The Boston terrier is known as the American Gentleman and is an intelligent, lively, affectionate and all-out loveable dog who sports a short, smooth, fine coat that resembles a tuxedo. He combines his enthusiasm from his terrier ancestors with his gentle sweetness and good sense from his bulldog ancestors to show he’s a lover, not a fighter.
The Boston’s enthusiastic and sometimes stubborn nature paired with bursts of hyperactivity can get him into trouble from time to time, but it takes just one upward glance with those big, brown eyes to melt your heart. He loves to occasionally clown around for attention but is generally well-mannered indoors and especially loves snuggling with his people.
Did You Know…?
- Silent film star Pola Negri, Rudolph Valentino’s lover, reportedly took her Boston terrier, Patsy, with her everywhere, including restaurants and nightclubs. When one of the restaurants refused to let her enter with her beloved dog, she stormed out, shouting “No Patsy, no Pola. Goodbye forever!” Another famous person who had a Boston terrier named Patsy was gossip columnist Louella Parsons.
- The Boston terrier is a native American breed and was named after the city where it first originated.
- Like their English bulldog relatives, early Boston terriers were bred for pit fighting and were much larger and heavier than they are today, weighing up to 44 pounds. (Boston terriers today weigh between 10 and 25 pounds.) As dog fighting fell out of fashion and legality, the breed transformed into the smaller companion animal we know today.
- Boston terriers are less excitable than other terrier breeds, probably because of their bulldog genes.
- The Boston terrier was chosen as the bicentennial dog of the United States in 1976.
- The Boston terrier is the official state dog of Massachusetts.
- Bostons aren’t big droolers, but they do tend to be big snorers, and are prone to grunting and snorting, too, because of the size and shape of their muzzles.
- Boston terriers are sometimes confused with French bulldogs because they look alike. You can tell them apart by their ears—Boston terriers have pointed ears while French bulldogs have rounded ones.
- President Gerald Ford had two Boston terriers named Fleck and Spot. Warren G. Harding had one called Hub.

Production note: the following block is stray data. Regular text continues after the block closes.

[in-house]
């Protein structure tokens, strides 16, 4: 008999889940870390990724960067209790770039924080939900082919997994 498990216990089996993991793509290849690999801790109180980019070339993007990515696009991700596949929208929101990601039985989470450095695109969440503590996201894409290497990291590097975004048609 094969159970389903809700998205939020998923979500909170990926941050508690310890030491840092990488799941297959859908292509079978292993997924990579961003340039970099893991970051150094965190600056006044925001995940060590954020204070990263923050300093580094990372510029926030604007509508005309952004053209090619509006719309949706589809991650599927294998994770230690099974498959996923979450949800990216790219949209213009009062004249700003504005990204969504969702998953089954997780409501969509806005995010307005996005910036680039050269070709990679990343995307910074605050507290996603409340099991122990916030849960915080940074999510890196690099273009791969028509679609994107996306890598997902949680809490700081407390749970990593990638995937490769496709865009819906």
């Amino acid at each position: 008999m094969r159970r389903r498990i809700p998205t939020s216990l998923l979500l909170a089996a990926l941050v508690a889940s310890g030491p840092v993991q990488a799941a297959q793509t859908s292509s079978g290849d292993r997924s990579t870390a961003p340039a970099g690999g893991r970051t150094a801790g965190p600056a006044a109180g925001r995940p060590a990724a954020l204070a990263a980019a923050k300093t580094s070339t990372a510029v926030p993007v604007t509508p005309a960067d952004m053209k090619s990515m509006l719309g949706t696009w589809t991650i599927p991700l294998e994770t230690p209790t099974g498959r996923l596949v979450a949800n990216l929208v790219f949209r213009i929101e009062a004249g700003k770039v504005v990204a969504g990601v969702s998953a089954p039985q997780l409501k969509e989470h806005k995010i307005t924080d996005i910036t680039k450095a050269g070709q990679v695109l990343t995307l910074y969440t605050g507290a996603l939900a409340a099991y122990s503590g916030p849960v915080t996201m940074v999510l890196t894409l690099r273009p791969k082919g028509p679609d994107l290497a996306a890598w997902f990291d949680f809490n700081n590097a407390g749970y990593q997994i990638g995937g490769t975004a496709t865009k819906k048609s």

- Many Boston terriers need a C-section when giving birth. This is due to their large head size.
- America’s first war dog was a Boston terrier named Sergeant Stubby who served for 18 months as a member of the 26th Infantry Division of the U.S. Army. He located wounded soldiers, detected poisonous gas attacks, and was responsible for capturing a German spy. Stubby achieved the rank of Sergeant and was celebrated as a national hero.
- The Boston terrier had a name change early in its history. In 1889 about 30 fanciers organized the American Bull Terrier Club. They called the dogs round heads or bull terriers. The nickname prompted some opposition because a different breed was already called the bull terrier and it had a much longer face. By 1891 the club had changed their name to Boston Terrier Club of America, using the city of the breed’s origin instead.
- Boston terriers have a misleading name. Despite being called Boston terriers, they’re technically not terriers at all—at least they’re excluded from the terrier group on the AKC website.
- A Boston terrier named Phiz was given to Helen Keller by her classmates at Radcliffe College. Although the dog was wary of strangers, it’s said that the two hit it off immediately.
- Dog Breed Group: Companion dogs, non-sporting group
- Height: 15 to 17 inches tall
- Weight: between 10 and 25 pounds
- Lifespan: 13 to 15 years
Adapts Well to Apartment Living: 5/5
Good for First-time Owners: 4.5/5
Sensitivity Level: 4.5/5
Tolerates Being Alone: 2.5/5
Tolerates Cold Weather: 2.5/5
Tolerates Hot Weather: 2/5
All Around Friendliness
Affectionate with Family: 5/5
Friendly Toward Strangers: 4/5
Health and Grooming
Amount of Shedding: 1.5/5
Drooling Potential: 1/5
Easy to Groom: 5/5
General Health: 4/5
Potential for Weight Gain: 3/5
Easy to Train: 4/5
Tendency to Bark or Howl: 2.5/5
Energy Level: 4/5
Exercise Needs: 3/5
Potential for Playfulness: 5/5
The Boston terrier is a true American creation, and unlike many breeds’ origins, the Boston terrier’s beginning is documented. One story suggests that coachmen of wealthy families crossed bulldogs and the now-extinct white English terrier to create a new breed of fighting dogs. Another story suggests that a man named Robert C. Hooper imported a Bulldog/English Terrier mix from England that he named Judge.